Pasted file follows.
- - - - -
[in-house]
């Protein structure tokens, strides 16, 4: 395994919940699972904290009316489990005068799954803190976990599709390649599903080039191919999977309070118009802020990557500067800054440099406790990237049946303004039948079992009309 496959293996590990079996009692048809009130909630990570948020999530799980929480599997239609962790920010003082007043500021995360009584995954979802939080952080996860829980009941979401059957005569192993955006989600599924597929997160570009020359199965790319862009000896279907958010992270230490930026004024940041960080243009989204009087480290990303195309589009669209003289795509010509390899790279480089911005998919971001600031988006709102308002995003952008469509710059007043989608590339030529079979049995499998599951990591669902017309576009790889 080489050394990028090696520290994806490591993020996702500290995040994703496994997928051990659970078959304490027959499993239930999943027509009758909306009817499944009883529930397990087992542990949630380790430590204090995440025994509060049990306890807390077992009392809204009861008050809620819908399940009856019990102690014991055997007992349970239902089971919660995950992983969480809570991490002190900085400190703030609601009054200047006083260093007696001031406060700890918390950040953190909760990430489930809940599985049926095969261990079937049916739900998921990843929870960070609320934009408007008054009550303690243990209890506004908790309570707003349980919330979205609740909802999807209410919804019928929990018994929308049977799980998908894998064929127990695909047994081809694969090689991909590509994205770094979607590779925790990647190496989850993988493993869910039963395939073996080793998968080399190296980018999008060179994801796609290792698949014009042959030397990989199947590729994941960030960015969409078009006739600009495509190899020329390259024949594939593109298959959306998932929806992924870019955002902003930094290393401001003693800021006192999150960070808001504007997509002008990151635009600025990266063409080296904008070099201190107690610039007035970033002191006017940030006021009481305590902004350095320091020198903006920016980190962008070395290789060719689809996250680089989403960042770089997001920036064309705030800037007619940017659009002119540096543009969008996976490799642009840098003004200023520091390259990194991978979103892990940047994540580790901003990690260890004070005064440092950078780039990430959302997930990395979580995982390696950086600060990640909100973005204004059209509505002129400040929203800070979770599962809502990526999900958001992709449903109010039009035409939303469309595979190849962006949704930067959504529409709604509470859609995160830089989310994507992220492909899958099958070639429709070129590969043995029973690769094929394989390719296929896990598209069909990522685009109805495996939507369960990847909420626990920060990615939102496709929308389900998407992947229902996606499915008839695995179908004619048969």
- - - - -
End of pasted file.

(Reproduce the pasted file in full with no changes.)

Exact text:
[in-house]
């Protein structure tokens, strides 16, 4: 395994919940699972904290009316489990005068799954803190976990599709390649599903080039191919999977309070118009802020990557500067800054440099406790990237049946303004039948079992009309 496959293996590990079996009692048809009130909630990570948020999530799980929480599997239609962790920010003082007043500021995360009584995954979802939080952080996860829980009941979401059957005569192993955006989600599924597929997160570009020359199965790319862009000896279907958010992270230490930026004024940041960080243009989204009087480290990303195309589009669209003289795509010509390899790279480089911005998919971001600031988006709102308002995003952008469509710059007043989608590339030529079979049995499998599951990591669902017309576009790889 080489050394990028090696520290994806490591993020996702500290995040994703496994997928051990659970078959304490027959499993239930999943027509009758909306009817499944009883529930397990087992542990949630380790430590204090995440025994509060049990306890807390077992009392809204009861008050809620819908399940009856019990102690014991055997007992349970239902089971919660995950992983969480809570991490002190900085400190703030609601009054200047006083260093007696001031406060700890918390950040953190909760990430489930809940599985049926095969261990079937049916739900998921990843929870960070609320934009408007008054009550303690243990209890506004908790309570707003349980919330979205609740909802999807209410919804019928929990018994929308049977799980998908894998064929127990695909047994081809694969090689991909590509994205770094979607590779925790990647190496989850993988493993869910039963395939073996080793998968080399190296980018999008060179994801796609290792698949014009042959030397990989199947590729994941960030960015969409078009006739600009495509190899020329390259024949594939593109298959959306998932929806992924870019955002902003930094290393401001003693800021006192999150960070808001504007997509002008990151635009600025990266063409080296904008070099201190107690610039007035970033002191006017940030006021009481305590902004350095320091020198903006920016980190962008070395290789060719689809996250680089989403960042770089997001920036064309705030800037007619940017659009002119540096543009969008996976490799642009840098003004200023520091390259990194991978979103892990940047994540580790901003990690260890004070005064440092950078780039990430959302997930990395979580995982390696950086600060990640909100973005204004059209509505002129400040929203800070979770599962809502990526999900958001992709449903109010039009035409939303469309595979190849962006949704930067959504529409709604509470859609995160830089989310994507992220492909899958099958070639429709070129590969043995029973690769094929394989390719296929896990598209069909990522685009109805495996939507369960990847909420626990920060990615939102496709929308389900998407992947229902996606499915008839695995179908004619048969």